The one thing that annoys me most about these type of 'revolutionary' releases is that the bands are already established. To be fair to the NME they picked up on this a few weeks back but Radiohead could not have done the In Rainbows thing had they been a new band. If someone wants to be revolutionary, come up with a gimmick that changes the way ALL bands release their music and make a profit.

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I just hope that when it comes to the review NME gives it the kicking it will obviously deserve (no, I haven't heard it, obvs, but the new single is toss.) They slagged the new Fleet Foxes one to fuck so maybe it's not out of the question.

NME...

I just hope that when it comes to the review NME gives it the kicking it will obviously deserve (no, I haven't heard it, obvs, but the new single is toss.) They slagged the new Fleet Foxes one to fuck so maybe it's not out of the question.

NME is alot better than it was 3/4 years ago but yeah they still proclaim some mediocrity NEXT BIG THING every month or so.

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The sad thing is NME's been a lot better since they mostly gave up on reporting on new music and just started doing 'greatest cult albums/heroes etc ever' lists. That could be a sad indictment of NME or music right now in general... I think it's...

The sad thing is NME's been a lot better since they mostly gave up on reporting on new music and just started doing 'greatest cult albums/heroes etc ever' lists. That could be a sad indictment of NME or music right now in general... I think it's an indictment of NME cos I maintain there's loads of great new stuff out there. In the year and a half or so I've been editing Soundblab not once have I thought 'blimey, there's no good music to write about'. So NME has no excuse. They can't say their laziness is down to chasing sales since they're getting outsold by KERWANG.

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I agree it's better than it was when Connor McNicholas was the Editor. They have gone list mad this year though, some of them have been great to be fair, digging up some really obscure stuff. There also seems to be a lot of interviews with bands...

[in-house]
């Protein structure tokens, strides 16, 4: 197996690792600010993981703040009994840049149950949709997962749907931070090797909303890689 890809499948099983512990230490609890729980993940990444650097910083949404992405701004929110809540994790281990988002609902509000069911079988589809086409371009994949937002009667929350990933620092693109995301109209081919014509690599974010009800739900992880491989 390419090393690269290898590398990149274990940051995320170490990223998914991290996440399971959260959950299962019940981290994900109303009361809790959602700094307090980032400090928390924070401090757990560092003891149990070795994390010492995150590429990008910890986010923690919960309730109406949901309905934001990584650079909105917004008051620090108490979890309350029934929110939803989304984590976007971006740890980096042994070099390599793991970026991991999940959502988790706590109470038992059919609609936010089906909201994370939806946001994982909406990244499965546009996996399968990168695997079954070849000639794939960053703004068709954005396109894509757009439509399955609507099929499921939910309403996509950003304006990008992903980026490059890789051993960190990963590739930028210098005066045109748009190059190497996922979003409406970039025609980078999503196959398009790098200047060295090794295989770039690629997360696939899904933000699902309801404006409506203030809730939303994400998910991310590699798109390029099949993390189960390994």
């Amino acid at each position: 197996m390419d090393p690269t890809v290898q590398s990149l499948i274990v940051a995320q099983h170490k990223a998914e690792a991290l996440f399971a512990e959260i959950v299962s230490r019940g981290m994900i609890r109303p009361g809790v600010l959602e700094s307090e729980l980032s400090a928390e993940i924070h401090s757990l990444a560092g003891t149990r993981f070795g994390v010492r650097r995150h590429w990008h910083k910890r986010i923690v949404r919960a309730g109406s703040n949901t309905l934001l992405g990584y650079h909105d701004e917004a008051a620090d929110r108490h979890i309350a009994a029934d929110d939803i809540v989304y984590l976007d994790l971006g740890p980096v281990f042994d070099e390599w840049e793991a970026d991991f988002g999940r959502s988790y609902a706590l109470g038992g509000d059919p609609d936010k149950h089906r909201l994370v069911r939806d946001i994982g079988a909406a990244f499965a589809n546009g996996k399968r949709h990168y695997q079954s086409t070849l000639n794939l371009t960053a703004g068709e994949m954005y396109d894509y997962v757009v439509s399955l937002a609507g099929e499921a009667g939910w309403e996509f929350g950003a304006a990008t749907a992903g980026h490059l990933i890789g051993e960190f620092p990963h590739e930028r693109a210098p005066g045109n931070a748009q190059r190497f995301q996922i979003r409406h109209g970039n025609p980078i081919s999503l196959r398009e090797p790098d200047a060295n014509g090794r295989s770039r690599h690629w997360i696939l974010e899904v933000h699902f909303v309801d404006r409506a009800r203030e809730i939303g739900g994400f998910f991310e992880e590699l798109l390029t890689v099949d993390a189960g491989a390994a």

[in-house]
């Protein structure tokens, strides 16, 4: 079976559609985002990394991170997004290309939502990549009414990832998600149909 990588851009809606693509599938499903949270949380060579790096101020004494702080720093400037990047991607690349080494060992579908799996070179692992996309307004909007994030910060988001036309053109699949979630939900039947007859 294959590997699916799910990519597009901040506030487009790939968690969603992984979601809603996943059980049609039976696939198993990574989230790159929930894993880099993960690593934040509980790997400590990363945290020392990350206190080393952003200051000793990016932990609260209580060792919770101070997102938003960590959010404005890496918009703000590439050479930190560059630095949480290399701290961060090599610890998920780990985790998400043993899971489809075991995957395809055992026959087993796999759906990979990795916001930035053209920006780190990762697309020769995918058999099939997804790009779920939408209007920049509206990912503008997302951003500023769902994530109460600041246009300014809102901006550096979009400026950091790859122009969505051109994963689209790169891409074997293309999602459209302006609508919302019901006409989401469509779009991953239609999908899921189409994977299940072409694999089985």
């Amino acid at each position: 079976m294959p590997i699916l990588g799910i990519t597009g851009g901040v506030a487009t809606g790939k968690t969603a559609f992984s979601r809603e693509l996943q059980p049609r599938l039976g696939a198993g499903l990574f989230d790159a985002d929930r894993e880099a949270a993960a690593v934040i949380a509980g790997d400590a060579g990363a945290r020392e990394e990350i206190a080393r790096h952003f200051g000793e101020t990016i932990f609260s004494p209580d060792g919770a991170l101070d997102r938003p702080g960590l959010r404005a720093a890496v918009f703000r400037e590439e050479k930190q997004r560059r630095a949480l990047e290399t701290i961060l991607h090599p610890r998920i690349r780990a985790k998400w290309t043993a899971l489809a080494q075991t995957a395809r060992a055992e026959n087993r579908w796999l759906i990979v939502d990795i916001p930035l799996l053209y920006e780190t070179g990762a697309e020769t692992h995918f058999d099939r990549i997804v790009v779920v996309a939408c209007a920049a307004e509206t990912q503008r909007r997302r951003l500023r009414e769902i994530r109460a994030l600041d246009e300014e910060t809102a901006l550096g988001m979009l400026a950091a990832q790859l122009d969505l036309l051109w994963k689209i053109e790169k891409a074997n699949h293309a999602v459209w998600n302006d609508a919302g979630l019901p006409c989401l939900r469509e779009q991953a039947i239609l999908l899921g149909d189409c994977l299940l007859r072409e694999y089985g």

I agree it's better than it was when Connor McNicholas was the Editor. They have gone list mad this year though, some of them have been great to be fair, digging up some really obscure stuff. There also seems to be a lot of interviews with bands that would not have got a look in a few years back.

It can't be easy selling a mag these days with the web as your competitor. It's just a shame that they resort to tabloid style headlines on the cover, such as 'Kaiser Chiefs revolutionise music', or 'The Stone Roses Reform' which they used a few months back.

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I think the list stuff is an attempt to break into the heritage rock mag demographic, which is kind of sad but it's actually the best stuff in the mag now.

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I also wish they'd take a chance on some new bands for the cover more. It's very rare now that a new band will grace the cover as they know it won't sell. So far this year we've had a new band issue, The Vaccines and Odd Future, that's three...

I also wish they'd take a chance on some new bands for the cover more. It's very rare now that a new band will grace the cover as they know it won't sell. So far this year we've had a new band issue, The Vaccines and Odd Future, that's three issues where they've taken a risk. The rest are established bands such as Foo Fighters and Arctic Monkeys, even the bloody Libertines. Oh and Beady Eye have had two covers already, come on for fuck's sake.

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Yeah, they keep banging on about how Suede got on the cover of Melody Maker before they can a record deal but would NME take that kind of chance now? They should stick Trumpets of Death on the cover! They would if they had any balls.

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I take comfort in the knowledge that NME's kiss of death is all over it.

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NMEs a bit like a guitar-music based version of one of those trashy gossip magazines (Closer etc) really, sad cos I've got plenty of good memories of reading NME and Melody Maker. Quite liked Plan B for the bands it highlighted but obviously it...

NMEs a bit like a guitar-music based version of one of those trashy gossip magazines (Closer etc) really, sad cos I've got plenty of good memories of reading NME and Melody Maker. Quite liked Plan B for the bands it highlighted but obviously it was harder to get hold of and pretty pretentious, whole articles where the journalist talked more about themselves then the music/band etc. Did like the last NME list of 'albums you haven't heard' but they could be done under trading standards for calling themselves the NEW musical express....